May 1992
Volume 33, Issue 6
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Articles  |   May 1992
Study of human precorneal tear film thickness and structure using laser interferometry.
Author Affiliations
  • J I Prydal
    Physiological Laboratory, University of Cambridge, U.K.
  • P Artal
    Physiological Laboratory, University of Cambridge, U.K.
  • H Woon
    Physiological Laboratory, University of Cambridge, U.K.
  • F W Campbell
    Physiological Laboratory, University of Cambridge, U.K.
Investigative Ophthalmology & Visual Science May 1992, Vol.33, 2006-2011. doi:
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      J I Prydal, P Artal, H Woon, F W Campbell; Study of human precorneal tear film thickness and structure using laser interferometry.. Invest. Ophthalmol. Vis. Sci. 1992;33(6):2006-2011.

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      © ARVO (1962-2015); The Authors (2016-present)

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Abstract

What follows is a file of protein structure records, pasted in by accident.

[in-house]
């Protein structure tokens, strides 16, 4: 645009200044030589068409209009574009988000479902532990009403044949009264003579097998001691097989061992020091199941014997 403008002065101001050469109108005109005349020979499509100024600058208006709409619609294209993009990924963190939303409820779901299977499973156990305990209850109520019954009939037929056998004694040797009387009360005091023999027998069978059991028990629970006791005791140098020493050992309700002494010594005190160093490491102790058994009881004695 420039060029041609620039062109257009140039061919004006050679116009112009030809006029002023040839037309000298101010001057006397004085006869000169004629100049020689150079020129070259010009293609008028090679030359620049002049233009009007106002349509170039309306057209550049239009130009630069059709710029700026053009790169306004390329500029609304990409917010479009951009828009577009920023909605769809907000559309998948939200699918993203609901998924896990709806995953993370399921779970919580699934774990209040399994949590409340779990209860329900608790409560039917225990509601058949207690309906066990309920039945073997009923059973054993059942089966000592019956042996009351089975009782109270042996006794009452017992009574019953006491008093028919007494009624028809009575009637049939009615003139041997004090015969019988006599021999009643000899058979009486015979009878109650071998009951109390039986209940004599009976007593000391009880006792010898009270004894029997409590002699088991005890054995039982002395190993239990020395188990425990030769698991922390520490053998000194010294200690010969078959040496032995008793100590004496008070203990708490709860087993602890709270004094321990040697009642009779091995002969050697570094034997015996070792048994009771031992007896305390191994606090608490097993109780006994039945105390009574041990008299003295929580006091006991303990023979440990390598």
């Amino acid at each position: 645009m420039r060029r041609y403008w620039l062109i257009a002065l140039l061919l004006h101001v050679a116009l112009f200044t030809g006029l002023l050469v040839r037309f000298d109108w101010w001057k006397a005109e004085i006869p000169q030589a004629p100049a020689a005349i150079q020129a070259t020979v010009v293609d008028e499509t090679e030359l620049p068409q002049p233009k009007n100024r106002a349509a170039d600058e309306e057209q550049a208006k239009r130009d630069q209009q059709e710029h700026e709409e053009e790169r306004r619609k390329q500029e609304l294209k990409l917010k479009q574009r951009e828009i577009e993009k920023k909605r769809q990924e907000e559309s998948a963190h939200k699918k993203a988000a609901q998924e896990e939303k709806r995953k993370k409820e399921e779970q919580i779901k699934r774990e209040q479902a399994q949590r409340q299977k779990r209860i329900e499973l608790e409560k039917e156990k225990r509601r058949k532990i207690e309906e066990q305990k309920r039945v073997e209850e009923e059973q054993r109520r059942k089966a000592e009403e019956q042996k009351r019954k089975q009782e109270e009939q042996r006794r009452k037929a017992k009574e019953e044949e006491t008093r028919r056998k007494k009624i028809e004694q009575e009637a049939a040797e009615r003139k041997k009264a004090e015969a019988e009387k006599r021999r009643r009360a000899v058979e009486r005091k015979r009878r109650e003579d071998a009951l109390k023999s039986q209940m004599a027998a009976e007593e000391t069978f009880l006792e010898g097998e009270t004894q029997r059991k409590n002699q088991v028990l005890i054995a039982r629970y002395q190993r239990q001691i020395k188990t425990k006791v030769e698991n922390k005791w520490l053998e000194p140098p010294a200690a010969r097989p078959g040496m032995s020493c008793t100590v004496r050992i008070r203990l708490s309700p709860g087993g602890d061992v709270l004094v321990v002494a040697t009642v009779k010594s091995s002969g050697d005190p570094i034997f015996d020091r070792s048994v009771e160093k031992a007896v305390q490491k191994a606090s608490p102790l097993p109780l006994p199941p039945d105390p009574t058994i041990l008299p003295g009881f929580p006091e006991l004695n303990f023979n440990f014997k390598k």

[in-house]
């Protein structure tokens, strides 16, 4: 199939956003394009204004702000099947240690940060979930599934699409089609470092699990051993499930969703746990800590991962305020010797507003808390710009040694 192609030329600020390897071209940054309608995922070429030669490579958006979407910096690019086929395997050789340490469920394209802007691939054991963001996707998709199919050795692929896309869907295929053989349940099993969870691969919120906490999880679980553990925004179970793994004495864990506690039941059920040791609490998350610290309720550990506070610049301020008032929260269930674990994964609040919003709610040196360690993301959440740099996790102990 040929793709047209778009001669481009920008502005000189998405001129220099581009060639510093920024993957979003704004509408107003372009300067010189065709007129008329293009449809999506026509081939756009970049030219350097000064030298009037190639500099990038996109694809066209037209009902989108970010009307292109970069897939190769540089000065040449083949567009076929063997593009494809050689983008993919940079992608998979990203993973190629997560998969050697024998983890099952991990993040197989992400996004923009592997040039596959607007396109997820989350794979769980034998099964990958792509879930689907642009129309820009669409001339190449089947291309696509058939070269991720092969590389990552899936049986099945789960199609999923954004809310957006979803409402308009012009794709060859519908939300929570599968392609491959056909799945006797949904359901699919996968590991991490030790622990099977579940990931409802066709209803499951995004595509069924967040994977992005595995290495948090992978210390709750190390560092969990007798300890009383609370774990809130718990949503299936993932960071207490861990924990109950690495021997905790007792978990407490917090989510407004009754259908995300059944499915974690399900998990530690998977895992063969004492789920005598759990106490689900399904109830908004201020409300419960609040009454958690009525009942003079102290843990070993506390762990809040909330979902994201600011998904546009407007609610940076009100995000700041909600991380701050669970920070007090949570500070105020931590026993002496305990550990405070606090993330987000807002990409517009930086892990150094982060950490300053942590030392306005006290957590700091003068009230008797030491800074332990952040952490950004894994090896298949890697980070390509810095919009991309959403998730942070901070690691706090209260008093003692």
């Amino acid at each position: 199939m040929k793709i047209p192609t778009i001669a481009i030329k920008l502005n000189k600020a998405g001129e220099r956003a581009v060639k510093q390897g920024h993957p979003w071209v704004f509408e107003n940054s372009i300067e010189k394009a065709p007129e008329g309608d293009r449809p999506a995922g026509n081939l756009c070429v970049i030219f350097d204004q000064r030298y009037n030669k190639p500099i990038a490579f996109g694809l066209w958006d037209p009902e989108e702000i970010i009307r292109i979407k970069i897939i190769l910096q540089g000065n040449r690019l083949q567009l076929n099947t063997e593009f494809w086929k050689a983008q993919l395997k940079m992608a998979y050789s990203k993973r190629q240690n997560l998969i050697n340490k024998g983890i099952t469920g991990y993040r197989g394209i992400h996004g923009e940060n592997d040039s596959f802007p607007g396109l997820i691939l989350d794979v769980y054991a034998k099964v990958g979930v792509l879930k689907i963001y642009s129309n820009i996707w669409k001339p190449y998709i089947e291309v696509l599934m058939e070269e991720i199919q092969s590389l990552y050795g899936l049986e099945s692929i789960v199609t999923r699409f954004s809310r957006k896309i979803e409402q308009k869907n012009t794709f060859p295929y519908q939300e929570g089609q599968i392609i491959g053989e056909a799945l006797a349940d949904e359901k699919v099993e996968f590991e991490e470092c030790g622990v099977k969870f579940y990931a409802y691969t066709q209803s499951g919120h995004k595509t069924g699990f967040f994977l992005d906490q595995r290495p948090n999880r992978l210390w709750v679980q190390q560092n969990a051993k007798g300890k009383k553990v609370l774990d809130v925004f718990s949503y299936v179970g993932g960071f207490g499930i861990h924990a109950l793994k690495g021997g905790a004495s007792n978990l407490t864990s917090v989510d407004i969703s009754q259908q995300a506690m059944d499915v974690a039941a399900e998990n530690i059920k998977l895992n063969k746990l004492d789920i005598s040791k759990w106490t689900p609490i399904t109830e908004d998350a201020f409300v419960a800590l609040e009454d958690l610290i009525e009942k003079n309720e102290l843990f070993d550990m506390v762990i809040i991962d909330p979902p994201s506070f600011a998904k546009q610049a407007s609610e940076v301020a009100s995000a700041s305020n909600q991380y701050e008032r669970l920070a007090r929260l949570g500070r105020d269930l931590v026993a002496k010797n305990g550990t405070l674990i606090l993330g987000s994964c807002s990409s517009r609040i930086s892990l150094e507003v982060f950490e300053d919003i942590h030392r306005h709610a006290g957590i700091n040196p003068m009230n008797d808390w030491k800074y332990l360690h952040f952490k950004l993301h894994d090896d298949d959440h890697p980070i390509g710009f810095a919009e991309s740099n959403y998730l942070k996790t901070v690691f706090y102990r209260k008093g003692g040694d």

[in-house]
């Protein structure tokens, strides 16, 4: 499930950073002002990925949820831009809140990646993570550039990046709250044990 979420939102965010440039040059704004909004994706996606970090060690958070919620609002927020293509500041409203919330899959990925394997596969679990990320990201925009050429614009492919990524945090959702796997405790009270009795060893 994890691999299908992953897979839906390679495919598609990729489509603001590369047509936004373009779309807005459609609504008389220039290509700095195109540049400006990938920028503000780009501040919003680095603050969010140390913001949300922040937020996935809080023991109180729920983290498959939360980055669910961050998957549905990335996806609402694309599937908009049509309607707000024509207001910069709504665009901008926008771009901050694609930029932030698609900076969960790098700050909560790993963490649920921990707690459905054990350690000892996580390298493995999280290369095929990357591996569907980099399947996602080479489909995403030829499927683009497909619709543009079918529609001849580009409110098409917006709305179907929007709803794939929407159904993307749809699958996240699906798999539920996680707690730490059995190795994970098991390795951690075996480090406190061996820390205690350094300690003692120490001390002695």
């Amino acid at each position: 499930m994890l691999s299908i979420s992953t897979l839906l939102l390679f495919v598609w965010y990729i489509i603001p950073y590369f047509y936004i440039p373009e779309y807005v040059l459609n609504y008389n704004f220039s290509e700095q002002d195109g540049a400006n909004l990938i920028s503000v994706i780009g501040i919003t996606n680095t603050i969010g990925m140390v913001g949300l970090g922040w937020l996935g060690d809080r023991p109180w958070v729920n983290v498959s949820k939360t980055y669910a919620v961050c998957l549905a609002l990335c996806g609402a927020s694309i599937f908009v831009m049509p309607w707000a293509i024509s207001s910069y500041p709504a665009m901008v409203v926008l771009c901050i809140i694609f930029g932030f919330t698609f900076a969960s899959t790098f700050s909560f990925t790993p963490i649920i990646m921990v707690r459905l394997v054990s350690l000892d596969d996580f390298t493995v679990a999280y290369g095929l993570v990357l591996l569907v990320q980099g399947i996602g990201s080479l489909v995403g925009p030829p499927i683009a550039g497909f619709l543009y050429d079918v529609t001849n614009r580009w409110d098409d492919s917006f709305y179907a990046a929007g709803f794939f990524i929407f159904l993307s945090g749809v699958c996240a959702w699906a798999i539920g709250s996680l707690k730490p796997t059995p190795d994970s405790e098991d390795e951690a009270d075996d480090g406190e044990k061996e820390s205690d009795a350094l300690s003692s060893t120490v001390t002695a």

The authors previously found that measurements of precorneal tear film thickness in animals, using laser interferometry and confocal microscopy, were larger than earlier estimates. They proposed that this occurred because optical methods did not disturb film structure and measured full thickness, including mucus. In the present study, tear film thickness was measured in humans. Coherent light was reflected from eyes and formed interference patterns. Thickness was determined from spacing of fringes. Mean thickness in six subjects was 34-45 microns, more than four times larger than earlier values. Validity and accuracy of measurements by interferometry were examined in our earlier study using confocal microscopy. Here it provided supportive evidence. Tear film thickness was estimated from optical sections through the corneas of three subjects to be 41-46 microns. Mucus content of the film also was examined. Interferometry was used to measure thinning after application of a mucolytic agent. There was no change in thickness after 5 min exposure to 0.1% (weight/volume) acetylcysteine. Solutions of 20% caused thinning to 11 microns, and thickness slowly increased to reach its original value over 40 min. Thus, the film seemed to be composed substantially of mucus, not aqueous fluid. The results also provided evidence that measurements by interferometry did not include underlying epithelium. Earlier nonoptical methods probably did not include the portion of the film that contained mucus. They seem to have greatly underestimated human tear film thickness.

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